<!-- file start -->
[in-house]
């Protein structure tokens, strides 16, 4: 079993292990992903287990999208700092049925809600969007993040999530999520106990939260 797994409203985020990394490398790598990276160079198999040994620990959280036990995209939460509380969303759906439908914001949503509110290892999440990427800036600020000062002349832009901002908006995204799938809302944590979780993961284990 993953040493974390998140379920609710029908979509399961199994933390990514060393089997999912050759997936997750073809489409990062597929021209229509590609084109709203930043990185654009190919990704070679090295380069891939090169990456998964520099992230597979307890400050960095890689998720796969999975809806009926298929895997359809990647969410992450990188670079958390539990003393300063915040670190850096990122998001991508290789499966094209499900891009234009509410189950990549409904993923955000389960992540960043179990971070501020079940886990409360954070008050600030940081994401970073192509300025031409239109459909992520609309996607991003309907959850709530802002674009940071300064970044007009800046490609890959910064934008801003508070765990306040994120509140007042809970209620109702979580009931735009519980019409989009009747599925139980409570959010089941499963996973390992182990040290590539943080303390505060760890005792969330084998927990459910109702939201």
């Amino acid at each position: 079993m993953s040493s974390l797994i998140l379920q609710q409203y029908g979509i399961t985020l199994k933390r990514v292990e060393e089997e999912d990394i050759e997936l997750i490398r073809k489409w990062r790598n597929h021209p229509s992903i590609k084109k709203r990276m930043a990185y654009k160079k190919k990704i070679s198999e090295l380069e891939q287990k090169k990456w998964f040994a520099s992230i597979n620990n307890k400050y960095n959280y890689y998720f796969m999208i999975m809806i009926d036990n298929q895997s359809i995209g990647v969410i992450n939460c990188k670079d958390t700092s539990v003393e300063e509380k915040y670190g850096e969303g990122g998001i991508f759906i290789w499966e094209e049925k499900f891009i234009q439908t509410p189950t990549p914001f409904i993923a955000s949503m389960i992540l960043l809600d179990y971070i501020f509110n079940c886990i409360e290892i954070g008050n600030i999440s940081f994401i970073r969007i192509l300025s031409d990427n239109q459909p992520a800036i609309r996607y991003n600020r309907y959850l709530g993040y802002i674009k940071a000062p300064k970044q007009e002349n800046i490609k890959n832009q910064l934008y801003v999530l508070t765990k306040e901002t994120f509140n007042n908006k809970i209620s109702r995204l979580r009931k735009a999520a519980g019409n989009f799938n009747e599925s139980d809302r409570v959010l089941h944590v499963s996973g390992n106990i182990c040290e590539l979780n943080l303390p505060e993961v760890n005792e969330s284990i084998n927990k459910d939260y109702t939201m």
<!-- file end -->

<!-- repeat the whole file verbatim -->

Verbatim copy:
[in-house]
């Protein structure tokens, strides 16, 4: 079993292990992903287990999208700092049925809600969007993040999530999520106990939260 797994409203985020990394490398790598990276160079198999040994620990959280036990995209939460509380969303759906439908914001949503509110290892999440990427800036600020000062002349832009901002908006995204799938809302944590979780993961284990 993953040493974390998140379920609710029908979509399961199994933390990514060393089997999912050759997936997750073809489409990062597929021209229509590609084109709203930043990185654009190919990704070679090295380069891939090169990456998964520099992230597979307890400050960095890689998720796969999975809806009926298929895997359809990647969410992450990188670079958390539990003393300063915040670190850096990122998001991508290789499966094209499900891009234009509410189950990549409904993923955000389960992540960043179990971070501020079940886990409360954070008050600030940081994401970073192509300025031409239109459909992520609309996607991003309907959850709530802002674009940071300064970044007009800046490609890959910064934008801003508070765990306040994120509140007042809970209620109702979580009931735009519980019409989009009747599925139980409570959010089941499963996973390992182990040290590539943080303390505060760890005792969330084998927990459910109702939201």
């Amino acid at each position: 079993m993953s040493s974390l797994i998140l379920q609710q409203y029908g979509i399961t985020l199994k933390r990514v292990e060393e089997e999912d990394i050759e997936l997750i490398r073809k489409w990062r790598n597929h021209p229509s992903i590609k084109k709203r990276m930043a990185y654009k160079k190919k990704i070679s198999e090295l380069e891939q287990k090169k990456w998964f040994a520099s992230i597979n620990n307890k400050y960095n959280y890689y998720f796969m999208i999975m809806i009926d036990n298929q895997s359809i995209g990647v969410i992450n939460c990188k670079d958390t700092s539990v003393e300063e509380k915040y670190g850096e969303g990122g998001i991508f759906i290789w499966e094209e049925k499900f891009i234009q439908t509410p189950t990549p914001f409904i993923a955000s949503m389960i992540l960043l809600d179990y971070i501020f509110n079940c886990i409360e290892i954070g008050n600030i999440s940081f994401i970073r969007i192509l300025s031409d990427n239109q459909p992520a800036i609309r996607y991003n600020r309907y959850l709530g993040y802002i674009k940071a000062p300064k970044q007009e002349n800046i490609k890959n832009q910064l934008y801003v999530l508070t765990k306040e901002t994120f509140n007042n908006k809970i209620s109702r995204l979580r009931k735009a999520a519980g019409n989009f799938n009747e599925s139980d809302r409570v959010l089941h944590v499963s996973g390992n106990i182990c040290e590539l979780n943080l303390p505060e993961v760890n005792e969330s284990i084998n927990k459910d939260y109702t939201m």